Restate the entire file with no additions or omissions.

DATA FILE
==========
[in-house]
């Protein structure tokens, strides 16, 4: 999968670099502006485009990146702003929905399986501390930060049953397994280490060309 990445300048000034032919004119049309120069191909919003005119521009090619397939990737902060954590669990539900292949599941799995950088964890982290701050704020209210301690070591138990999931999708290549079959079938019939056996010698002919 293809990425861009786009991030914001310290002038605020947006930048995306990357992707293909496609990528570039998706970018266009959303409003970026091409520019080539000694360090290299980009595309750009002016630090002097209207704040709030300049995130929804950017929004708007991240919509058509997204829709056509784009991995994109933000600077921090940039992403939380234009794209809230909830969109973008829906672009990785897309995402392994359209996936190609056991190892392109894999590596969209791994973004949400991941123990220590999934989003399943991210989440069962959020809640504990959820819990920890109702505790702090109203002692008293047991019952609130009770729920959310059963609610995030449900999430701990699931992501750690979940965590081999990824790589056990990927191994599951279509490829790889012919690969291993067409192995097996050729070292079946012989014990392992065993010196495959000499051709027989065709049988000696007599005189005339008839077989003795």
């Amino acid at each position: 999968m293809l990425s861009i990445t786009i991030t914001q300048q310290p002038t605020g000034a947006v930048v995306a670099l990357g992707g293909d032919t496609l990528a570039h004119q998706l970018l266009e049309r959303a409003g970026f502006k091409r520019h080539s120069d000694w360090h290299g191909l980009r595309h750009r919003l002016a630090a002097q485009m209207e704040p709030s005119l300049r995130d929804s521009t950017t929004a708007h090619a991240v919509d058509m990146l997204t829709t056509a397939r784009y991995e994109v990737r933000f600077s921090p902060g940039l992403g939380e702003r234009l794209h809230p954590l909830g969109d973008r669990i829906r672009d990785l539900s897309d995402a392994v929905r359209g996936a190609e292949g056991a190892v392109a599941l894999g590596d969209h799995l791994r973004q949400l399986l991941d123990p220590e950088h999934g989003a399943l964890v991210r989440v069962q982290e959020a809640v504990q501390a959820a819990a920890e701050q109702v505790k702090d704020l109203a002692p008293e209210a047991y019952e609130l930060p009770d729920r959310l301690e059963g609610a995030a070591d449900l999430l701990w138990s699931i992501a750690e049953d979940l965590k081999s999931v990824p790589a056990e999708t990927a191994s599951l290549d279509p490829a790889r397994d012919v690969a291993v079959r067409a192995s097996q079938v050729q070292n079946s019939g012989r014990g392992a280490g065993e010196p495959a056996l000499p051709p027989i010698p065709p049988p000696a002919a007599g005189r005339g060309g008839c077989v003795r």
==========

[in-house]
């Protein structure tokens, strides 16, 4: 999968670099502006485009990146702003929905399986501390930060049953397994280490060309 990445300048000034032919004119049309120069191909919003005119521009090619397939990737902060954590669990539900292949599941799995950088964890982290701050704020209210301690070591138990999931999708290549079959079938019939056996010698002919 293809990425861009786009991030914001310290002038605020947006930048995306990357992707293909496609990528570039998706970018266009959303409003970026091409520019080539000694360090290299980009595309750009002016630090002097209207704040709030300049995130929804950017929004708007991240919509058509997204829709056509784009991995994109933000600077921090940039992403939380234009794209809230909830969109973008829906672009990785897309995402392994359209996936190609056991190892392109894999590596969209791994973004949400991941123990220590999934989003399943991210989440069962959020809640504990959820819990920890109702505790702090109203002692008293047991019952609130009770729920959310059963609610995030449900999430701990699931992501750690979940965590081999990824790589056990990927191994599951279509490829790889012919690969291993067409192995097996050729070292079946012989014990392992065993010196495959000499051709027989065709049988000696007599005189005339008839077989003795």
């Amino acid at each position: 999968m293809l990425s861009i990445t786009i991030t914001q300048q310290p002038t605020g000034a947006v930048v995306a670099l990357g992707g293909d032919t496609l990528a570039h004119q998706l970018l266009e049309r959303a409003g970026f502006k091409r520019h080539s120069d000694w360090h290299g191909l980009r595309h750009r919003l002016a630090a002097q485009m209207e704040p709030s005119l300049r995130d929804s521009t950017t929004a708007h090619a991240v919509d058509m990146l997204t829709t056509a397939r784009y991995e994109v990737r933000f600077s921090p902060g940039l992403g939380e702003r234009l794209h809230p954590l909830g969109d973008r669990i829906r672009d990785l539900s897309d995402a392994v929905r359209g996936a190609e292949g056991a190892v392109a599941l894999g590596d969209h799995l791994r973004q949400l399986l991941d123990p220590e950088h999934g989003a399943l964890v991210r989440v069962q982290e959020a809640v504990q501390a959820a819990a920890e701050q109702v505790k702090d704020l109203a002692p008293e209210a047991y019952e609130l930060p009770d729920r959310l301690e059963g609610a995030a070591d449900l999430l701990w138990s699931i992501a750690e049953d979940l965590k081999s999931v990824p790589a056990e999708t990927a191994s599951l290549d279509p490829a790889r397994d012919v690969a291993v079959r067409a192995s097996q079938v050729q070292n079946s019939g012989r014990g392992a280490g065993e010196p495959a056996l000499p051709p027989i010698p065709p049988p000696a002919a007599g005189r005339g060309g008839c077989v003795r």